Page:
3 When is Production Profitable? Whether or not a firm is profitable depends on whether the market price is more or less than the firm s minimum average cost. Recall If R(q) >C(q) the firm is profitable If R(q) =C(q) the firm breaks even If R(q) <C(q) the firm incurs a loss Maximizing Profits in the Short-Run 9 Since in a perfectly competitive market R(q) =p q, if we divide both total revenue and total cost by q we get: If p > AT C the firm is profitable If p = AT C the firm breaks even If p < AT C the firm incurs a loss In other words: π(q) =R(q) C(q) =(p AT C) q 10 In the short-run we assume the firm s capital input is fixed and must vary its other inputs (labor and materials) to vary output. In the short-run, even if the firm is unprofitable because the market price is below its minimum average total cost, the firm may want to stay in business and continue producing. Why? Total cost includes fixed cost cost that do not depend on the amount of output produced. In the short run, fixed cost must be paid, regardless of whether the firm produces or not. Since a fixed cost cannot be changed in short run and must be incurred whether or not the firm produces, it is irrelevant to decision whether to produce or not. As long as the market price is greater than the firm s minimum average total cost the firm will be profitable. 11 Variable costs, however, do matter. Figure 8.3 Profits are maximized at point A where MC = MR (which since we are in a perfectly competitive case is p.) When the market price is below minimum average variable cost, the price the firm receives is not covering its variable cost per unit. A firm in this situation should cease production immediately. Why? Because there is no level of output at which the firm s total revenue costs its total variable costs the costs it can avoid by not operating. The firm maximizes its profits by minimizing its losses. It still incurred the fixed cost in the short run but will not incur any variable costs. 12 The minimum average variable cost is equal to the shut-down price, the price at which the firm ceases production in the short run. When the price is greater than the minimum average variable cost, the firm should produce in the short run. In this case, the firm maximizes its profit (really minimizes its loss) by choosing the output quantity at which marginal cost is equal to the market price. This means that whenever price falls between minimum average total cost and minimum average variable cost, the firm is better off producing some output in the short run. The reason is that by producing it can cover its variable costs per unit and at least some of its fixed cost, even though it is operating at a loss.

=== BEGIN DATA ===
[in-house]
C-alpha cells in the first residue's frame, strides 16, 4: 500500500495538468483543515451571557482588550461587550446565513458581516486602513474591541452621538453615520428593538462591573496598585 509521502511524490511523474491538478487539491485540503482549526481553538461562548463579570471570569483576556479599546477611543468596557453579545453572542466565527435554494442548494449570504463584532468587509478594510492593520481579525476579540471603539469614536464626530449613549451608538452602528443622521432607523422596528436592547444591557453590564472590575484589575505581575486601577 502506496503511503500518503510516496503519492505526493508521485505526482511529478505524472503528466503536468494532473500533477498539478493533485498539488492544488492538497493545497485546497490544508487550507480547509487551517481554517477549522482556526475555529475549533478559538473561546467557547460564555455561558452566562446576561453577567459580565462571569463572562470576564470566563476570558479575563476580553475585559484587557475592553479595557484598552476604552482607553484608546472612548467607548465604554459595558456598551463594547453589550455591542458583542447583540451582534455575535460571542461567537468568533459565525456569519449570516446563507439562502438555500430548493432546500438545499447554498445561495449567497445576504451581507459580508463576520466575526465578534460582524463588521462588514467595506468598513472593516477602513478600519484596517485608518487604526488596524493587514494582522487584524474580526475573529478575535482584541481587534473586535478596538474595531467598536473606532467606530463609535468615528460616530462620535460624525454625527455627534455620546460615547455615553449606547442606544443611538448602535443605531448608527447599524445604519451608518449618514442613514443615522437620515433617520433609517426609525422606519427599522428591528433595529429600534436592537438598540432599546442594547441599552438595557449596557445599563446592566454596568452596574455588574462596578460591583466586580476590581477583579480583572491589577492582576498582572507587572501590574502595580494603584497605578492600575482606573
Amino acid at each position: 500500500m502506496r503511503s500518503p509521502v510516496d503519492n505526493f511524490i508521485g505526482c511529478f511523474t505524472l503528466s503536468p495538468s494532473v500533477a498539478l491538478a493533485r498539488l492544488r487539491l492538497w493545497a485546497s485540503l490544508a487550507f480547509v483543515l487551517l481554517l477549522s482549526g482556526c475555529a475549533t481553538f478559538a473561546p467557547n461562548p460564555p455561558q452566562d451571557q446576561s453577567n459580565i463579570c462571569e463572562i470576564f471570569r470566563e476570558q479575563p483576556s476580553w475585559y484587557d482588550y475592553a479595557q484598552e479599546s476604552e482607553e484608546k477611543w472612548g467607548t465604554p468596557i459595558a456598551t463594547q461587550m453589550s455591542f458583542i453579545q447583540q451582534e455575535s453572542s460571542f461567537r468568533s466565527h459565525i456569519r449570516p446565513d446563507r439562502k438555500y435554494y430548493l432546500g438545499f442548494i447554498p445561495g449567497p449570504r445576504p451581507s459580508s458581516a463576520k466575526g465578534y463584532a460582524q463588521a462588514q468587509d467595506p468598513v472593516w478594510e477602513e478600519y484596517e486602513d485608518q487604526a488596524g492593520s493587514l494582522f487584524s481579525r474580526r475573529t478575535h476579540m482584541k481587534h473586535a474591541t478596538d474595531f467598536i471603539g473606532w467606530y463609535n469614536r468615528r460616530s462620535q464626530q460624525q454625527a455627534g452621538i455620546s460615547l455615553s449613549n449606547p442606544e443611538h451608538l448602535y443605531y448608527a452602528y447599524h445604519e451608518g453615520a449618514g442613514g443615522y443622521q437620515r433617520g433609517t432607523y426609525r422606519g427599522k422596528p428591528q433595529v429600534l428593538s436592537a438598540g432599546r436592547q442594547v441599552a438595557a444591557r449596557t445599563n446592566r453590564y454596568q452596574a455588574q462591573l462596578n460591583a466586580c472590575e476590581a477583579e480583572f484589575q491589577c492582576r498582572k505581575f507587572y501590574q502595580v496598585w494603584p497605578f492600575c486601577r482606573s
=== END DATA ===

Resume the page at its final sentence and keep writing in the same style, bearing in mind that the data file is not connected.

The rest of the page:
4 The Market Supply Curve 13 The Competitive Firm s Short Run Supply Curve The firm s short-run supply curve tells us how its profit-maximizing output decision changes as the market price changes. As long as the market price is above the shut-down price, the firm s short-run supply curve corresponds to its marginal cost curve. Below the shut-down price, the firm suspends output in the short-run. Anything that shift the firm s marginal cost curve, shifts the firm s short-run supply curve price of an input 14 Let s go from an individual firm to a market short-run supply curve. We assume the number of producers in an industry is fixed in the short run. So the industry supply at any price is the sum of the quantities that each established firm supplies at that price. The short-run supply curve is derived by horizontally summing the supply curves of individual firms. The short-run market supply curve shows the quantity supplied in aggregate by all firms in the market for each possible market price when the number of firms in the industry is fixed. Because each firm s supply curve coincides with its marginal cost (over the range of prices for which the firm is willing to produce positive output), the industry supply curve tells us the marginal cost of producing the last unit supplied in the market. Producer Surplus Output in the Long Run 15 Recall that earlier we defined consumer surplus as the area between the demand curve and the market price. There is an analogous concept for price-taking firms: producer surplus. Producer surplus is a measure of the monetary benefit that producers derive from producing a good at a particular price. Producer surplus is the difference between the amount the firm actually receives from selling the good in the marketplace and the minimum amount it must receive in order to be willing to be willing to supply the good to the marketplace. Figure 8.11 Producer surplus for a firm Figure 8.12 Producer surplus for a market 16 In the long-run a firm can alter all of its inputs. It can also chooses whether to enter or exit markets. In the long run can choose whether to incur any fixed cost. If over the long-run a firm cannot cover its fixed cost, the firm will make consistent losses and the firm will want to shut down and exit the market. In the long run firms will exit the market if the market price is consistently less than their break-even price their minimum average total cost. However if the the market price is consistently above the break even point, not only will the firm keep producing and making a profit, but new firms will enter the market.

5 17 Let s consider this in more detail. Assume there are many firms currently active in a market and many of the potential producers. Further assume all firms face the same costs. If the market price is above the break-even point, new firms will enter the market. This will shift the industry supply curve to right. Move down the demand curve. This process keeps occurring until all firm make zero economic profits. Remember when are computing economic profit we are including opportunity costs (which do not show up in accounting profits). So these costs include the return a business owner could get by using his or her resources elsewhere. Because of entry and exit, an increase in prices attracts more entrants in the long run, resulting in a rise in industry output and thus downward pressure on prices. A fall in prices induces existing producers to exit in the long-run, generating a fall in industry output and upward pressure on prices. Entry and exit has the effect of flattening out (i.e. making more elastic) the long-run supply curve.